(The opinions expressed here are those of the author, a
columnist for Reuters.)
By Clyde Russell
LAUNCESTON, Australia, Dec 14 (Reuters) - A sure sign that
China is struggling with its planned switch to natural gas from
coal for winter heating is the spot price of Australian coal
climbing back above $100 a tonne.
Spot cargoes of thermal coal from Australia's Newcastle port
, an Asian benchmark for the fuel used mainly in
power plants, rose to $100.65 a tonne on Wednesday, breaching
the triple-figure barrier for the first time since Nov. 1 and
hitting their highest since mid-September.
The price is also 9.2 percent higher than a recent low of
$92.20 touched on Nov. 23 as the market responds to signs that
Beijing is relaxing its anti-coal stance due to the scarcity of
natural gas and the sharply higher prices for the
cleaner-burning fuel that is available.
The price of domestic coal in China is also rising, with
consultancy Steelhome assessing thermal coal at Qinhuangdao
<SH-QHA-TRMCOAL> at 620 yuan ($93.65) a tonne on Dec. 13, up
slightly from 615 yuan at the start of December, but 9.7 percent
higher than levels that prevailed in the middle of this year.
The news is certainly bullish for coal, at least in the
short term, as restrictions on its use are eased in the face of
the natural gas crunch.
Chinese media reported on Dec. 11 that a coal-fired power
plant in the capital Beijing will be restarted, the latest step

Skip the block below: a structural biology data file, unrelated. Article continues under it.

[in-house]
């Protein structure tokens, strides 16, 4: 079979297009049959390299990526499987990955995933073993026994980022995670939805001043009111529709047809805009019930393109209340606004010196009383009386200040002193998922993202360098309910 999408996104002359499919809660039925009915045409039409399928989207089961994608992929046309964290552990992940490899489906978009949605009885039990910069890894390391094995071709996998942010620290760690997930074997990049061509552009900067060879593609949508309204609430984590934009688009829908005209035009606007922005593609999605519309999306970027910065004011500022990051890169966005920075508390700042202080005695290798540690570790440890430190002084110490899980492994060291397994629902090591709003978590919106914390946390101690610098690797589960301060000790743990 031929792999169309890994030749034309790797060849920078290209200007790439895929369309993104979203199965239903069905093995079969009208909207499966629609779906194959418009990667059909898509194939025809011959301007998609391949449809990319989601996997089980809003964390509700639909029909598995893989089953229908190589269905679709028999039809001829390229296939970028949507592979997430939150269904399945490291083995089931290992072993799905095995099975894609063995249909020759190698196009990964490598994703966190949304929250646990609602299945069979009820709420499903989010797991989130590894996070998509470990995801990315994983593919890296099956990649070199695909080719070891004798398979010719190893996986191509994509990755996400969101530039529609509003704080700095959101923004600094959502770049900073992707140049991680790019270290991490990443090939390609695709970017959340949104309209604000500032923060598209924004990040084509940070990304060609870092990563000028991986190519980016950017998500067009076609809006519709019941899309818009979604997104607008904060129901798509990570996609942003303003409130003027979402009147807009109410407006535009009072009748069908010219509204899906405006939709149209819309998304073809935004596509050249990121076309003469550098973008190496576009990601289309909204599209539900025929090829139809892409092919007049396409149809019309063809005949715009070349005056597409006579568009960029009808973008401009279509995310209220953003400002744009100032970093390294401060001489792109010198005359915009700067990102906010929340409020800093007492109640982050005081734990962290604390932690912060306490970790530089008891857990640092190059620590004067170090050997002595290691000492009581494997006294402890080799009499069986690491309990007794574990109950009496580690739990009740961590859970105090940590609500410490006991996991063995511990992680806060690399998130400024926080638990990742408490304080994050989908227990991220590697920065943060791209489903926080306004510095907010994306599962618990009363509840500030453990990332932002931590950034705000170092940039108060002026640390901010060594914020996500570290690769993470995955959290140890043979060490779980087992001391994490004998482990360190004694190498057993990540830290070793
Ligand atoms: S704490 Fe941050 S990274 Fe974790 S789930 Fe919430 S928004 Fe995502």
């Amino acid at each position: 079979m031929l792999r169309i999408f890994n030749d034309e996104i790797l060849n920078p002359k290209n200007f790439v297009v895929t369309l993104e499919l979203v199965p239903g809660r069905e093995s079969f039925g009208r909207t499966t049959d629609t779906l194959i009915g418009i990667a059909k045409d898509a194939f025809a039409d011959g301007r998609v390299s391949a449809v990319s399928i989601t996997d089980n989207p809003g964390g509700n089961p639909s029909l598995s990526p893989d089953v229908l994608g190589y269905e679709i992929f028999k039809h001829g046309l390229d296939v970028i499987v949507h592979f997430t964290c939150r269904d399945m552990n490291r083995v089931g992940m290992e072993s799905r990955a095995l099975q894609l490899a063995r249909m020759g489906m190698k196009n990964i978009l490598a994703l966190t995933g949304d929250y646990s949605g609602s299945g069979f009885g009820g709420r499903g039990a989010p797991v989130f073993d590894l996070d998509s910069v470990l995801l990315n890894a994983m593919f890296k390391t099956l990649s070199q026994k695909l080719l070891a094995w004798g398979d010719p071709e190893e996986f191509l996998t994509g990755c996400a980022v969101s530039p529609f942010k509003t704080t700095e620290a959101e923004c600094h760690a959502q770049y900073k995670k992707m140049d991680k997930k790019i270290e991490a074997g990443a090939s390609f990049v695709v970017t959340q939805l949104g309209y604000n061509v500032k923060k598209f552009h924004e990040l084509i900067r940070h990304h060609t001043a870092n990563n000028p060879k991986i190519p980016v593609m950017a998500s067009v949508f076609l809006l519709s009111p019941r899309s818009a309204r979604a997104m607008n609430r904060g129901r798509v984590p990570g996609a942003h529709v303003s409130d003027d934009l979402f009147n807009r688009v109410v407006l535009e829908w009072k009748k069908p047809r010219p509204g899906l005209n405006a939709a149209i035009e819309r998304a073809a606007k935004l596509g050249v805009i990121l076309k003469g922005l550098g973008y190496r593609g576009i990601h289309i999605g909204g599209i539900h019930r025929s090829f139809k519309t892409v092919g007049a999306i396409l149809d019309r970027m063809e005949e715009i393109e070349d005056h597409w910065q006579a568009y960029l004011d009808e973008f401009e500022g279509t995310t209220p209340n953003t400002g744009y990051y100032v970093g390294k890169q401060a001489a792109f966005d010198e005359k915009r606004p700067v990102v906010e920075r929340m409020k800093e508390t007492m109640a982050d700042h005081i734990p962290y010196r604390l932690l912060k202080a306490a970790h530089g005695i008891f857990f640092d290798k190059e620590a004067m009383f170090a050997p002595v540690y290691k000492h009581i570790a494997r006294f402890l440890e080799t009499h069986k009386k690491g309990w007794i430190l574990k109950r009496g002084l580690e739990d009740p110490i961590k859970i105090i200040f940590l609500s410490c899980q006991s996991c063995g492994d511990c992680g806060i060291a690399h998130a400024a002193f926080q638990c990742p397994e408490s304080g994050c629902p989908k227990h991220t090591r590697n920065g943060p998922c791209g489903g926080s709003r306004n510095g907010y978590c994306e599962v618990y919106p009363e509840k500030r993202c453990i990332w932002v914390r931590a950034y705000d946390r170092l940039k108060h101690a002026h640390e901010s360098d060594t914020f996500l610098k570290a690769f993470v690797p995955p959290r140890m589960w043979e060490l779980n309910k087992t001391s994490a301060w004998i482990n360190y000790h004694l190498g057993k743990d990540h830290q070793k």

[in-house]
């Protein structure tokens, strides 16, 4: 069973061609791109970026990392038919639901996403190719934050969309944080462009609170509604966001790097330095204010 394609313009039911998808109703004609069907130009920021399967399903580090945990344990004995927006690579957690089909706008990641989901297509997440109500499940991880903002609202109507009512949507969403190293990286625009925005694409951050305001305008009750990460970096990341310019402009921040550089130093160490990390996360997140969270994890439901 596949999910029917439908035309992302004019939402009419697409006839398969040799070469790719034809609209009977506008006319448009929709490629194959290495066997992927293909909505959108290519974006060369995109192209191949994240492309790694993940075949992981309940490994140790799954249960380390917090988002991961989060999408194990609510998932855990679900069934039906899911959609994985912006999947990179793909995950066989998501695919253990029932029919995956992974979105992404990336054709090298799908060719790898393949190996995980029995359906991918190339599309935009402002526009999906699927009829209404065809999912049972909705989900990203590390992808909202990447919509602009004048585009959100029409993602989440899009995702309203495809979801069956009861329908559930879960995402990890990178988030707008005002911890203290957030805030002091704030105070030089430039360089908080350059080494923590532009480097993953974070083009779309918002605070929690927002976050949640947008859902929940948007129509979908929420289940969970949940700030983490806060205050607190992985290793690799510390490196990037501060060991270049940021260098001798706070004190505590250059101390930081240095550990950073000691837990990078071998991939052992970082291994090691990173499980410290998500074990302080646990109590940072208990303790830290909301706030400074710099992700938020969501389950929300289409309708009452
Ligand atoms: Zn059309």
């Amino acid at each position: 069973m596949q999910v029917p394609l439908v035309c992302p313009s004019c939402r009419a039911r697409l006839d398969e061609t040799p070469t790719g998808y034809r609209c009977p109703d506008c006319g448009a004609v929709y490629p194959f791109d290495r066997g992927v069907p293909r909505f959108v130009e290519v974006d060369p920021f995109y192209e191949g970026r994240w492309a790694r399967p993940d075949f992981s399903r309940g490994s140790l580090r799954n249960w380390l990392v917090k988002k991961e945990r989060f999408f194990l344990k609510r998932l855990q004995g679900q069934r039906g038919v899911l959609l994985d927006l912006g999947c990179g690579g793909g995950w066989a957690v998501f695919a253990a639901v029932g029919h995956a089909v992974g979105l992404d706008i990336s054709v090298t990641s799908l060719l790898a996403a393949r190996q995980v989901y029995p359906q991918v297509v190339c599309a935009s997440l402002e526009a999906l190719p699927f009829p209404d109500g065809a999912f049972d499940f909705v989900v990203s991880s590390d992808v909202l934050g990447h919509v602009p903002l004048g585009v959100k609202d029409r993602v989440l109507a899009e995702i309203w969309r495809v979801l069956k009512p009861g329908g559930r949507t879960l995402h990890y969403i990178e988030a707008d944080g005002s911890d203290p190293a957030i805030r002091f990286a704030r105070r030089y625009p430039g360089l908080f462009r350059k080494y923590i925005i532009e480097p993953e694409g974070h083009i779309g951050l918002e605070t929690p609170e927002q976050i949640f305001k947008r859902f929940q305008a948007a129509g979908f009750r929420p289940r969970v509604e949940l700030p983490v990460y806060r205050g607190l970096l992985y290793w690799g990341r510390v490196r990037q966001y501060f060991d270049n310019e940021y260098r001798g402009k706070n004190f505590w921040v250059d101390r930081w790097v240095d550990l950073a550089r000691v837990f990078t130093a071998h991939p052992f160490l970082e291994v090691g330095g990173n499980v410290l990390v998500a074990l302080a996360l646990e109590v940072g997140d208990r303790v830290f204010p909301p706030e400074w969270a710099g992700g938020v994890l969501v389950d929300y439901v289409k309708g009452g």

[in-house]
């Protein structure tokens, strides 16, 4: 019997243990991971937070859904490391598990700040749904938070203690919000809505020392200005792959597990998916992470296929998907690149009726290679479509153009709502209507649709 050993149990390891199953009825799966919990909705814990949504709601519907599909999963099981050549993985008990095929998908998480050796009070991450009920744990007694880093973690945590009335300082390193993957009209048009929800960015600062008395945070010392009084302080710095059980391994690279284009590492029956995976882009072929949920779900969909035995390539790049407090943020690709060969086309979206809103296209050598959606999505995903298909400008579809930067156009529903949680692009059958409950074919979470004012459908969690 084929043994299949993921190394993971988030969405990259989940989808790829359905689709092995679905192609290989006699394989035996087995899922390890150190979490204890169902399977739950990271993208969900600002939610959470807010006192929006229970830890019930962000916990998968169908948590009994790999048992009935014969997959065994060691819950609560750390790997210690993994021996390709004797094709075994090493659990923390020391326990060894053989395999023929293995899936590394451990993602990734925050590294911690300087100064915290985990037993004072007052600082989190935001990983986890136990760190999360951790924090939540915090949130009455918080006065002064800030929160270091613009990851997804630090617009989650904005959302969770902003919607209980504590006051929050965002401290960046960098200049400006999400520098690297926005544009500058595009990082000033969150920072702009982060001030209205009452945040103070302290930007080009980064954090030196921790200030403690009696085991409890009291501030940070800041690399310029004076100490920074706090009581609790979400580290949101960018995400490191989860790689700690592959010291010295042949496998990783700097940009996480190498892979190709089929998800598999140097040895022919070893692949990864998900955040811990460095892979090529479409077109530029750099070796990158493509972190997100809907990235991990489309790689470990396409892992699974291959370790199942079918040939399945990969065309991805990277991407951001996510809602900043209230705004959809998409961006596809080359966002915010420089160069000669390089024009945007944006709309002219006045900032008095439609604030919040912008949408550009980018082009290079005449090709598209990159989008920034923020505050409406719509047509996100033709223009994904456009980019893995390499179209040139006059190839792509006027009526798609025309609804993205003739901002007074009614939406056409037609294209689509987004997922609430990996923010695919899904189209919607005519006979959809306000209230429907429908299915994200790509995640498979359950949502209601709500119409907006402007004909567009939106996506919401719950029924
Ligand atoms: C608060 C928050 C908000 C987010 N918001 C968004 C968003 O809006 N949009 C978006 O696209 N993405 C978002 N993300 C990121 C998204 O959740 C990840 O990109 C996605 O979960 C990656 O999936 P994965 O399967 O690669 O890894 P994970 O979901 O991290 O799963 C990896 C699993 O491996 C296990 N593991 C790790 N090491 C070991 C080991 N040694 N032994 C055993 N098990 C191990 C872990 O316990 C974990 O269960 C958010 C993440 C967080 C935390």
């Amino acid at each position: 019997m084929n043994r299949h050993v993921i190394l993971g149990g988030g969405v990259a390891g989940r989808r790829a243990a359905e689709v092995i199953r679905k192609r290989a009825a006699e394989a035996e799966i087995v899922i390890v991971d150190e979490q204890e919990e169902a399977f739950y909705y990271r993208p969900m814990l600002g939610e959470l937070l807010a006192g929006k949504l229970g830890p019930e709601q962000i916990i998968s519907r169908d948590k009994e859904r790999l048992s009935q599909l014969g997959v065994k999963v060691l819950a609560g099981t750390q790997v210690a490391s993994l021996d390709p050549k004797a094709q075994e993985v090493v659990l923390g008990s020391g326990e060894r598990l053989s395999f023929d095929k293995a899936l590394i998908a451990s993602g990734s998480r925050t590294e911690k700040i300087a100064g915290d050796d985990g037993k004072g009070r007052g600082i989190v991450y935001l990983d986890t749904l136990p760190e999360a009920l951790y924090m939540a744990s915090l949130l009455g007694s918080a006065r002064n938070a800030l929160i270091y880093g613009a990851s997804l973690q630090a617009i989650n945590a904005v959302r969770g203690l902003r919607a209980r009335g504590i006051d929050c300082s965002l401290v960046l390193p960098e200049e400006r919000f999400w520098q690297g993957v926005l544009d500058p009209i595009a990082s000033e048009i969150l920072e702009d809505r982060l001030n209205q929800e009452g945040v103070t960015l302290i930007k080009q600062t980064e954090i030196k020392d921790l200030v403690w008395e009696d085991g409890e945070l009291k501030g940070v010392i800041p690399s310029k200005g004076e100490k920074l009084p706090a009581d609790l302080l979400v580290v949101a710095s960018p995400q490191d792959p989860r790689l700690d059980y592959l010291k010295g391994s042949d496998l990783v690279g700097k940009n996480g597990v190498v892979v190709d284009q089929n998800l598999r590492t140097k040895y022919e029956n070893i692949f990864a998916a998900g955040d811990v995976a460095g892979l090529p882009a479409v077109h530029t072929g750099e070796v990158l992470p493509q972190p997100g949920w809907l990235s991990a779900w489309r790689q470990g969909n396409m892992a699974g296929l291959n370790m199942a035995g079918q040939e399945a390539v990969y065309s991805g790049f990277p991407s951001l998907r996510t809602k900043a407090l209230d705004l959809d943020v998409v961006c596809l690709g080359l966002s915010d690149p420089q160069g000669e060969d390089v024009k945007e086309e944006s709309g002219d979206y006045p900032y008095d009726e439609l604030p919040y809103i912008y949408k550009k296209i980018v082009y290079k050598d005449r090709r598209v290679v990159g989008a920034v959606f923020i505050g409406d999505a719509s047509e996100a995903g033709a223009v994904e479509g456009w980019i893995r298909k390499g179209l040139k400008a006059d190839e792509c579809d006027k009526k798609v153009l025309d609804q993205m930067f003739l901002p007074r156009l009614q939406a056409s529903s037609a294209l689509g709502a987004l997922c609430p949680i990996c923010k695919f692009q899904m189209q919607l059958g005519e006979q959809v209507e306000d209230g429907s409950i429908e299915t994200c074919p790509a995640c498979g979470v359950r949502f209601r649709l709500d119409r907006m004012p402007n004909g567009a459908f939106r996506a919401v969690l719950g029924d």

in a series of measures allowing more coal to be burned.
The authorities had planned to cut coal consumption over
winter, especially in northern China, to lower air pollution
that has choked cities in previous years.
The measures have certainly boosted natural gas demand, with
China importing a record 6.55 million tonnes in November via
pipeline and seaborne liquefied natural gas (LNG).
China's strong LNG demand, which was up 48 percent in the
first 10 months of the year, has helped drive Asian spot prices
<LNG-AS> to $10.10 per million British thermal units (mmBtu) for
the week ended Dec. 7, exceeding the peak of $9.75 hit the
previous winter and the highest in just over three years.
While natural gas imports have been roaring ahead, the same
cannot be said for coal, with November's 22.05 million tonnes
barely up from October's 21.28 million, and both sharply lower
than September's 27.08 million.
Vessel-tracking data compiled by Thomson Reuters also isn't
pointing to a robust December for China's seaborne coal imports,
with 4.6 million tonnes discharged in the first 13 days of the
month, indicative of total arrivals of 14.7 million tonnes.
The total is likely to rise as more cargoes leave for China
from major exporters Indonesia and Australia, but even so, the
vessel-tracking still isn't showing a surge in coal imports.
This may change for the latter months of winter in January
and February, but so far the rally in spot Australian thermal
coal prices appears to be driven more by sentiment than an
actual surge in demand.
COAL'S LAST HURRAH?
Another point to consider is what will happen in the 2018/19
It's hard to see the Chinese authorities backing down from
their push to natural gas. It's more likely they will learn from
this year's difficulties and spend much of 2018 building
suitable infrastructure to distribute and store natural gas.
It seems equally likely China's appetite for LNG will
continue to rise, and perhaps demand will start to rise earlier
in the year, assuming the ability to build inventories of
natural gas has been put in place.
The outlook for thermal coal imports is more murky, and will
largely depend on a combination of the domestic price, regional
dynamics within China and policy prescriptions.
(Editing by Tom Hogue)
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